How far can California push the nation — and the world? Jerry Brown’s climate summit may provide the answer, Los Angeles Times. [Roughly] half of Americans live in states that are racing to meet goals in the Paris agreement. Half of America’s largest cities have made commitments to go beyond state action. And according to a Quinnipiac poll last month, 64% of U.S. voters believe the nation should do more to combat global warming.

Nebraska’s huge role in climate change

By Karla James, Nebraska Radio Network

State and local governments, businesses and citizens from around the world are gathering this week for the Global Climate Action Summit in San Francisco. Lou Leonard is the Senior Vice President for the Climate & Energy Program through the World Wildlife Federation and says Nebraska and other parts of the Midwest are game changers when it comes to global warming, energy conservation and generation. Leonard says, “The role of wind in Nebraska and Iowa is a huge part of the local economy and you will see a lot of the wind industry represented here.”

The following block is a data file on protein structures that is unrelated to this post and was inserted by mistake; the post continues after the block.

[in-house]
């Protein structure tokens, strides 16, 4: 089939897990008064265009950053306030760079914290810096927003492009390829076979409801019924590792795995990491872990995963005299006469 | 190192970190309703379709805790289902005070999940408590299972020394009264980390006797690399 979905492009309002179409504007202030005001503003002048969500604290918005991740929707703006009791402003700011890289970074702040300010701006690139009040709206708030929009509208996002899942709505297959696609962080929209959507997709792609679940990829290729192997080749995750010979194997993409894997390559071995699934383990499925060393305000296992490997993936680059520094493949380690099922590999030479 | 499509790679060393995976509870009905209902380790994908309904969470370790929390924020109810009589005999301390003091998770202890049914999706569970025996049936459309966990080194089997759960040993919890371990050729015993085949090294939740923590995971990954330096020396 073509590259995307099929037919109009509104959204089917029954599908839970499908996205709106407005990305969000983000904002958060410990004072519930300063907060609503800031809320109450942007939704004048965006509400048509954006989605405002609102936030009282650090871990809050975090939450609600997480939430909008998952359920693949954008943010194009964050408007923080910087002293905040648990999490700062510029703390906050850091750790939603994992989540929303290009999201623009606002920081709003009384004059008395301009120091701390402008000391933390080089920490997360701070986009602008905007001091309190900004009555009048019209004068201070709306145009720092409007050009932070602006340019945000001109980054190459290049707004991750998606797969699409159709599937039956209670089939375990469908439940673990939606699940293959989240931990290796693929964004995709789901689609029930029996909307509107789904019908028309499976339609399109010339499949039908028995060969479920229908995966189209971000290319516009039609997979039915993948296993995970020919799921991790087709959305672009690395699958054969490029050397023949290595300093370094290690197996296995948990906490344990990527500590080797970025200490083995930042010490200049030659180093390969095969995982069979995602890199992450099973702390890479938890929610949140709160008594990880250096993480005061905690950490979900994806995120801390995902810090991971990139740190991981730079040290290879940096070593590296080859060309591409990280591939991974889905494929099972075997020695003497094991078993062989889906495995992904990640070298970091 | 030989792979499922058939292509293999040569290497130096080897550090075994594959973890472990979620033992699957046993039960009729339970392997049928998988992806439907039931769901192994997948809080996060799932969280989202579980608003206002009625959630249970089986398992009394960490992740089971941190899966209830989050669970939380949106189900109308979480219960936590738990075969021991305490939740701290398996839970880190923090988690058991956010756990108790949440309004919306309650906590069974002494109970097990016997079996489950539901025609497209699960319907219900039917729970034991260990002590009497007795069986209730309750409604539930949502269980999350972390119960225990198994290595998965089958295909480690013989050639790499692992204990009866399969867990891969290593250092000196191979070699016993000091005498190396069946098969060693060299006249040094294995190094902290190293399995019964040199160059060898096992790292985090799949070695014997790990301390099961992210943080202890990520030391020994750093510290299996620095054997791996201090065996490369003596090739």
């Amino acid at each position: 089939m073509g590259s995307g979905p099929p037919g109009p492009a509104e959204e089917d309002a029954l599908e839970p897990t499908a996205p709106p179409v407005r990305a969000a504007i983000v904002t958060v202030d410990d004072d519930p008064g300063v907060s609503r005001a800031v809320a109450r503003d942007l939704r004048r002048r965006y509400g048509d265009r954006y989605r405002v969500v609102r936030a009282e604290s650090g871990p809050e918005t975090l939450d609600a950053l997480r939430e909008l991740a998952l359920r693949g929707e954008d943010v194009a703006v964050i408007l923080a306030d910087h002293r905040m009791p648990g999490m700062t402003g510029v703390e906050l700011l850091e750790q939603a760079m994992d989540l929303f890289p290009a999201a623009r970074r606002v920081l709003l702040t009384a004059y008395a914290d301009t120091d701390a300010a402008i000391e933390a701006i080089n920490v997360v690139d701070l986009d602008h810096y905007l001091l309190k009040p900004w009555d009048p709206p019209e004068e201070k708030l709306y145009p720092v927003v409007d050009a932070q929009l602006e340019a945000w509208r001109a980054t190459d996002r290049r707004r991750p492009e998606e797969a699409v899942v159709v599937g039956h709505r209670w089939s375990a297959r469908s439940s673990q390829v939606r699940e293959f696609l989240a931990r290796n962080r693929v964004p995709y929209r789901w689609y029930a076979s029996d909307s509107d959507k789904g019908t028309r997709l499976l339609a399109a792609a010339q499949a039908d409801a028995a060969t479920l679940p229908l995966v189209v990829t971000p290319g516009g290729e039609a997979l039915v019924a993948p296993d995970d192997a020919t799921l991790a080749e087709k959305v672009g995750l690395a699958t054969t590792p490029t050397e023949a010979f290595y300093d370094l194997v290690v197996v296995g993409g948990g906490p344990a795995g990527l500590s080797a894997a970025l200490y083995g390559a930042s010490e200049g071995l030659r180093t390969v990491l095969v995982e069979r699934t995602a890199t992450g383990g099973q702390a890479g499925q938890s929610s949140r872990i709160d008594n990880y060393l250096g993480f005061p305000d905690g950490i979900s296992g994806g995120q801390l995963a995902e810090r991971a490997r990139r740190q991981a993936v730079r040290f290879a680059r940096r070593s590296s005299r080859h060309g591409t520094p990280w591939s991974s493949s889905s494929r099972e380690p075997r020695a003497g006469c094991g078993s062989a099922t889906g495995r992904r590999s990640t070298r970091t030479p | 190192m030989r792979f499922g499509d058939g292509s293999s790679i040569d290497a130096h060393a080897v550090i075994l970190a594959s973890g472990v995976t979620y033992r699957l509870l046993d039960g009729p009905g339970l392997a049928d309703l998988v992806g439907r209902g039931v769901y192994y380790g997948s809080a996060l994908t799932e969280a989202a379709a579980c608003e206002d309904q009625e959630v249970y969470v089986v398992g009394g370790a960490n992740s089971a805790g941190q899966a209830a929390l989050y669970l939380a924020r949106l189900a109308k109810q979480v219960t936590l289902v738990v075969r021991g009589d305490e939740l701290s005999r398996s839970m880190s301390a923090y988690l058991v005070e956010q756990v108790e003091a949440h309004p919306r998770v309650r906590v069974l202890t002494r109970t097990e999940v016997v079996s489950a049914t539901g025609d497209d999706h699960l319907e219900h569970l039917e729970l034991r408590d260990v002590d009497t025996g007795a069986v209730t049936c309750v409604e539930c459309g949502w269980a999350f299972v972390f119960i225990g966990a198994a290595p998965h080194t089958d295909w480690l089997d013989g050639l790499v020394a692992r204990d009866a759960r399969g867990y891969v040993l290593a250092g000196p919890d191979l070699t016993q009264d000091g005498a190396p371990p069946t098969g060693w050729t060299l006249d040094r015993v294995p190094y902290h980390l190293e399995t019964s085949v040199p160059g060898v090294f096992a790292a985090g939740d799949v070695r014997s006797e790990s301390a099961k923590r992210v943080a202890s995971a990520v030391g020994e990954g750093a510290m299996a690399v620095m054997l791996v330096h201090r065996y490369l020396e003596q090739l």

Read more here.


  • Wind, solar gaining ground as energy sources, Midland Reporter-Telegram
    A decade ago Texas was just one of seven states that relied on wind power as the biggest source for renewable energy. Today, Texas isn’t such an outlier. Sixteen states report that wind energy is now their biggest source of renewable energy, according to the Energy Department. Additional states with wind power as their dominant source of renewable energy include Colorado, Oklahoma, Nebraska, North Dakota and Pennsylvania. Solar power has also taken hold across the nation.
  • Sierra Club Profiles 10 Cities Switching To 100% Renewables, North American Windpower
    The Sierra Club has released a new report showcasing 10 U.S. cities that have made ambitious commitments to be powered with 100% clean, renewable energy. The cities profiled in this year’s report are Columbia, S.C.; Concord, N.H.; Denton, Texas; Denver; Fayetteville, Ark.; Minneapolis; Norman, Okla.; Orlando, Fla.; Santa Barbara, Calif.; and St. Louis. Download the full report here.